Thursday, April 12, 2012

About that Shea Weber Thing...

The NHL Playoffs have already been overshadowed by the controversy over this hit: the Nashville Preadators' Shea Weber smashed the Detroit Red Wings' Henrik Zetterberg into the boards. Well, maybe not all of Zetterberg, but certainly his head. Go ahead and watch the whole video; it's a pretty vicious little move.

Given the NHL's admirable focus on player safety and trying to take the viciousness out of the game, a lot of us were expecting Weber to be suspended for a few games.Yes, this is the playoffs, when a suspension might swing a series, but hey, if you really want to make the game safer, you've got to make the consequences felt by the whole team, not just single players. That's the only way to make such behavior truly unacceptable to the players themselves.

Those of us who were thinking along these lines were obviously surprised and outraged to learn that Weber is only getting fined, not suspended.

The NHL's rationale- tellingly, articulated in a press release, not one of Shanahan's videos (which are seriously a great way to convey the information on these things)- was that as Zetterberg was not really hurt, so a fine, along with the two-minute minor that Weber (with only second left in the game) was punishment enough.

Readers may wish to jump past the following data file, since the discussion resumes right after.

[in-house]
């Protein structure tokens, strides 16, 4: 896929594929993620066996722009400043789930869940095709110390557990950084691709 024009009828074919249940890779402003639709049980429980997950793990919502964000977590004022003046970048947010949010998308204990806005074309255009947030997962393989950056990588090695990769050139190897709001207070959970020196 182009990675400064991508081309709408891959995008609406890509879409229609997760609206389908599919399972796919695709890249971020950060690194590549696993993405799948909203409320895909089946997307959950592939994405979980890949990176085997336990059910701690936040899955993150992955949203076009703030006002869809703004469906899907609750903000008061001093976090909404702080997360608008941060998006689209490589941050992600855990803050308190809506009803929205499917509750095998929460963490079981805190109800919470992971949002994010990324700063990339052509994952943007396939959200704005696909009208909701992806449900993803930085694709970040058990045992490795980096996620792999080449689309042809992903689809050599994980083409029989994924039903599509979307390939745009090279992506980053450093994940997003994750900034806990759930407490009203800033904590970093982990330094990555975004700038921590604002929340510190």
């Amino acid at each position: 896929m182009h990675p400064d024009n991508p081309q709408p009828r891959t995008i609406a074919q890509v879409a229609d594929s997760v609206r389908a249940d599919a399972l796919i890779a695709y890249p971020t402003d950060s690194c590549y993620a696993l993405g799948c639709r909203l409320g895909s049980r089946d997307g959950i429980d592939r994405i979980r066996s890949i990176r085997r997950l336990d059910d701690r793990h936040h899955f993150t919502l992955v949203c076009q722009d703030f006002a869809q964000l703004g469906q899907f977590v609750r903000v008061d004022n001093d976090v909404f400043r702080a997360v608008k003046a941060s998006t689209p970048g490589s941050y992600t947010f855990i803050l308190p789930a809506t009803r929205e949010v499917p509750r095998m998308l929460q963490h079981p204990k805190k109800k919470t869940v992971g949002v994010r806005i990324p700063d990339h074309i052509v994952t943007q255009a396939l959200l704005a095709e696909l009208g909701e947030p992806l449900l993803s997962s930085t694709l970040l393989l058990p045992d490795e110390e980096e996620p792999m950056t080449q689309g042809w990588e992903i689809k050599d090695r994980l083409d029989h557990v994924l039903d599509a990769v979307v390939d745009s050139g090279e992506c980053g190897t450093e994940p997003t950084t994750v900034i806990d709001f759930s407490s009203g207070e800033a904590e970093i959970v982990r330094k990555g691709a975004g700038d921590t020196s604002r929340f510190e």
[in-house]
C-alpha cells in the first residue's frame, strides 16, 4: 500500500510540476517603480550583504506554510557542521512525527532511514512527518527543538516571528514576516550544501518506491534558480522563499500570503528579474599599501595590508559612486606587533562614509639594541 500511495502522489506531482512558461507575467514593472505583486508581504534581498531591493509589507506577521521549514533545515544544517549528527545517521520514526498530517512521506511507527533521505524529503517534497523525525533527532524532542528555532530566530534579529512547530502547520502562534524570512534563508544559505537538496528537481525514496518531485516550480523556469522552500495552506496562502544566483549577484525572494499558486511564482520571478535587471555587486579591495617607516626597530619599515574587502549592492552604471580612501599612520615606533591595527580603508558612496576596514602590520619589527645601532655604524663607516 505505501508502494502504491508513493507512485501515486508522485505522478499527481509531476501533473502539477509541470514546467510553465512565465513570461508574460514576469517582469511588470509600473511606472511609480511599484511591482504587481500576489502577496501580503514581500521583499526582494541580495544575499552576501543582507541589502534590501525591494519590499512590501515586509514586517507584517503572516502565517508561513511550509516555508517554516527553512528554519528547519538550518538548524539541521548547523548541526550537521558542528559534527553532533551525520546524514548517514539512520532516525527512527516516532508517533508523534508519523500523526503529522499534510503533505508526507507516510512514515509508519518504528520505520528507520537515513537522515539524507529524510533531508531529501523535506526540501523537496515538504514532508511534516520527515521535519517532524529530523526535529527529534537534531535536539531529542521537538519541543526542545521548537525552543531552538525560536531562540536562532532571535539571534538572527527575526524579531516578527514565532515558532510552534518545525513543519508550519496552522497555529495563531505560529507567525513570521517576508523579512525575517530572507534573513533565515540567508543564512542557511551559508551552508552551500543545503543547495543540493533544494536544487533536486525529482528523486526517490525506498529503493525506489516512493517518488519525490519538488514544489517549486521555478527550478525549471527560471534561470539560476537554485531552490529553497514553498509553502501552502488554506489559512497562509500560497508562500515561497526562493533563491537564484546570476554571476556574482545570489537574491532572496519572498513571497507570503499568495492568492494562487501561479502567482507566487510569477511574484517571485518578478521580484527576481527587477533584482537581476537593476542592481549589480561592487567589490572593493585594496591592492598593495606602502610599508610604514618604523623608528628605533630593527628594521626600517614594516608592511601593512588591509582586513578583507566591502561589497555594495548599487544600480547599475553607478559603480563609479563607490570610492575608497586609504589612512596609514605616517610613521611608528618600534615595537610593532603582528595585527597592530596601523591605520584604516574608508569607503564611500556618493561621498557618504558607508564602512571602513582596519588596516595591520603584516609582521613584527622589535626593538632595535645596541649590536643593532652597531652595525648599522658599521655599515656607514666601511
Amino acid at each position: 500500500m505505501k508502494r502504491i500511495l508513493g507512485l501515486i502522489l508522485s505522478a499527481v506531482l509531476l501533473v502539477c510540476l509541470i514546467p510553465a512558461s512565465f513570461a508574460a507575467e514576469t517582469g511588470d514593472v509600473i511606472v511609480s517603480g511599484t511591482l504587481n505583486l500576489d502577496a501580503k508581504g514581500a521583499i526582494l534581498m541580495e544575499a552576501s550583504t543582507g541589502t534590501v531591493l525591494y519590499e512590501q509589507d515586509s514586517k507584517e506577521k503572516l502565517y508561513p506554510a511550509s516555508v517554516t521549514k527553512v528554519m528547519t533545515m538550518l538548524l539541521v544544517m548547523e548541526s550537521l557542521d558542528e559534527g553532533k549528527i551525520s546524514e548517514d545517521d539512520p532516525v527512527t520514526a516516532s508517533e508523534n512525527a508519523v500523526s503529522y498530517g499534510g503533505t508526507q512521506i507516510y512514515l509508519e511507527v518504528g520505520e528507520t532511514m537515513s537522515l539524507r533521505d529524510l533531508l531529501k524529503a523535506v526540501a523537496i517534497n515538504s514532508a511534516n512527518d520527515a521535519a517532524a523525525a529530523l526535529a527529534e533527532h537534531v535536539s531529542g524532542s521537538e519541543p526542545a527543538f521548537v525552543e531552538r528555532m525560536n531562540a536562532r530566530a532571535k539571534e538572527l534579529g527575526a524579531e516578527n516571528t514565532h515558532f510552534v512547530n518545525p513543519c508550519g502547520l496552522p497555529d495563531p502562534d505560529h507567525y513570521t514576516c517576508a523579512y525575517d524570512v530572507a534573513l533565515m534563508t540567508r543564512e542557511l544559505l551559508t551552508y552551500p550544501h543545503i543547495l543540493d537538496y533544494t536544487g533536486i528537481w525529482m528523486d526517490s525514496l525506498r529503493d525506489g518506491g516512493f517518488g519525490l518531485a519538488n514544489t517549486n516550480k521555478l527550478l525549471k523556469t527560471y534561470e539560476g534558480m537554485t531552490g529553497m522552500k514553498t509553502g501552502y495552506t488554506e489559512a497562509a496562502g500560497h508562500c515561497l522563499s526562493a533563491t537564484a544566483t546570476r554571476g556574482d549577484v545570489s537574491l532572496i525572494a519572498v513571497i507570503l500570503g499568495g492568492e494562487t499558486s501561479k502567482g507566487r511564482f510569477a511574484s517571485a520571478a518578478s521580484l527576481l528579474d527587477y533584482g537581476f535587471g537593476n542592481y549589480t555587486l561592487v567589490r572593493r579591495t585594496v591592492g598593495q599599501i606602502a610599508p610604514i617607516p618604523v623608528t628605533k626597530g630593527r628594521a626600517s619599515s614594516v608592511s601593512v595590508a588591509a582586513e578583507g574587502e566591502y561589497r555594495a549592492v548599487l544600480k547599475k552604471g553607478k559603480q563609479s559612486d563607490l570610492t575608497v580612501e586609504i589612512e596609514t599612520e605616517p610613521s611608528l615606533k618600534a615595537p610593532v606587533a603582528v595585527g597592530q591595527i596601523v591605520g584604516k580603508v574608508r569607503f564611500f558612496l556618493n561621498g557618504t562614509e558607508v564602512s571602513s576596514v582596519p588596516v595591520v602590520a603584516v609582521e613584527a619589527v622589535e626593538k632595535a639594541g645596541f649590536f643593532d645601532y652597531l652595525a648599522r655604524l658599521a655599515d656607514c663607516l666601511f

I think this is an extremely flawed line of thinking. And Shanahan has been considering "actual injury" all year in doling out suspensions, so it's not just about Weber and Zetterberg (indeed, as a Hawks fan, if it were just about this incident, I'd be okay with trying to take a 'Wing's head off). But the fact is, that consideration gives us no guidance going forward, so the deterrent effect of these punishment- or lack thereof- is seriously compromised.

Look at the Weber/Zetterberg hit. There's no real indication of why Zetterberg escaped injury there. There's a dozen factors at play there, and frankly, they all had to fall perfectly in place to protect Zetterberg. However that happened, there's no indication that Weber was aware of it and factoring it in when he acted. Thus, there's no way for future players in Weber's position to understand why his actions were (relatively) acceptable, and what they may do that wouldn't be.

The problem goes the other way, too; if some weird thing develops so that a player is MORE injured on a play than he should have been (to borrow some Don Cherry speak, "if the player don't protect himself!"), there's still no indication of what the hitter did that was worse than other hits; it just ended up with worse consequences. It ends up just looking like luck, and that's a lousy way to run a discipline system.

The sine qua non of the NHL's beefed up player discipline program and it's increased transparency is player safety- the NHL is going to protect players by making it clear exactly what hits endanger them and harshly punishing those hits. But the injury criteria is only hurting that clarity- and it may lead to more hurt players.

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